Growing businesses need technology, but building technology can be risky, mysterious, and overly expensive.

Traditional building techniques have long lead times, high costs, and rigid outcomes that may not answer your needs. To build better systems for our clients, Practical Inventions employs agile development, which is more flexible, interactive, and leaner than the old ways.  PI recently put our agile process to work for a local manufacturing client while building an application that generates sales leads and keeps their customers coming back.

PI’s agile development process prioritizes people and their goals over trendy technology or canned solutions.

We start by gathering the team, which includes all the people who have a stake in what’s being built. First, the team identifies the client’s “why,” a guidepost for all of the decisions to follow. Then we brainstorm on desired outcomes while prioritizing which are the most important. Defining what a system must do takes a team effort.

The stakeholders for this particular build included the client’s front-line marketers, business managers, and their technology team. The marketing team wanted insight into customers interests while providing a valuable tool. The managers wanted to understand the value to the company and assure a sound investment. The tech team wanted to trial run new technologies but maintain compatibility with their infrastructure. In this case, we built these requirements into a web application, combining a WordPress website with Amazon Web Services (AWS).

Good systems are designed before building begins, because the sooner a change is made, the lesser the cost in the long run.

With the team’s requirements understood, PI outlined the system using mockups, diagrams, and stories. With the stakeholders in the same room, we reviewed the designs against the client’s goals. Then we tweaked and adjusted, cementing the foundations of the system. We left the room with everyone knowing what to expect when we would assemble again to review the actual system.

Good systems are developed using effective engineering, which is interactive, informative, and practical.

We built the system as an agile team. A task board showed the system being built step by step and provided a hub for team coordination. Practical Inventions provided the technical know-how, engineering experience, programming skills, and fast learning. The client’s web designer prototyped the UIs. The marketing team tracked down answers and reviewed each feature as it was completed.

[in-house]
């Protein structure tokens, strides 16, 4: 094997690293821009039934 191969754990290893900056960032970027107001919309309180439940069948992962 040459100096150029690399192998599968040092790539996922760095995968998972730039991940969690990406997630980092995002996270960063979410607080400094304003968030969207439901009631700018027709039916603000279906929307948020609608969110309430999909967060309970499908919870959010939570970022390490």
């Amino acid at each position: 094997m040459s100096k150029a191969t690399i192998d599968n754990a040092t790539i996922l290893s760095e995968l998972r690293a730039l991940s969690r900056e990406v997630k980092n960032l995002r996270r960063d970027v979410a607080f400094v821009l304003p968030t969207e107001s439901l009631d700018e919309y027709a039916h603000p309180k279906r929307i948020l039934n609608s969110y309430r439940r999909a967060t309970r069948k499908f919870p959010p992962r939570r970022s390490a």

We ran into snags along the way, especially with experimental AWS technologies. With each challenge, PI laid out the problem, possible workarounds, and effects to cost and schedule for the client’s team lead. The team was able to make healthy decisions and compromises without sacrificing the most important outcomes.

Good systems are only ready after being tested and reviewed.

Practical Inventions wrote and ran tests for each of the system’s key features. After repairs were complete, the team assembled to witness a demonstration of the system. With most of the stakeholders engaged throughout the building process, no one ran into major surprises in the working product. After a round of feedback and a few last tweaks, we fielded the system to the public.

In the end, good systems balance the constraints of the real world to deliver what people need.

Practical Inventions works with our clients to deliver on their unique goals. In this case, the client wanted to rapidly create a useful solution while jump starting their internal learning. The marketing team had their customer tool. The manager had a sound investment. The tech team had their prototype for new technology. PI got to apply some cutting-edge skills as we fulfilled our client’s needs. With the system in the field, the team got to learn from real experience and line up the next goals to accomplish.

Technology should help businesses accomplish their goals better.
What outcomes can PI help you create today?

Contact us to start the conversation.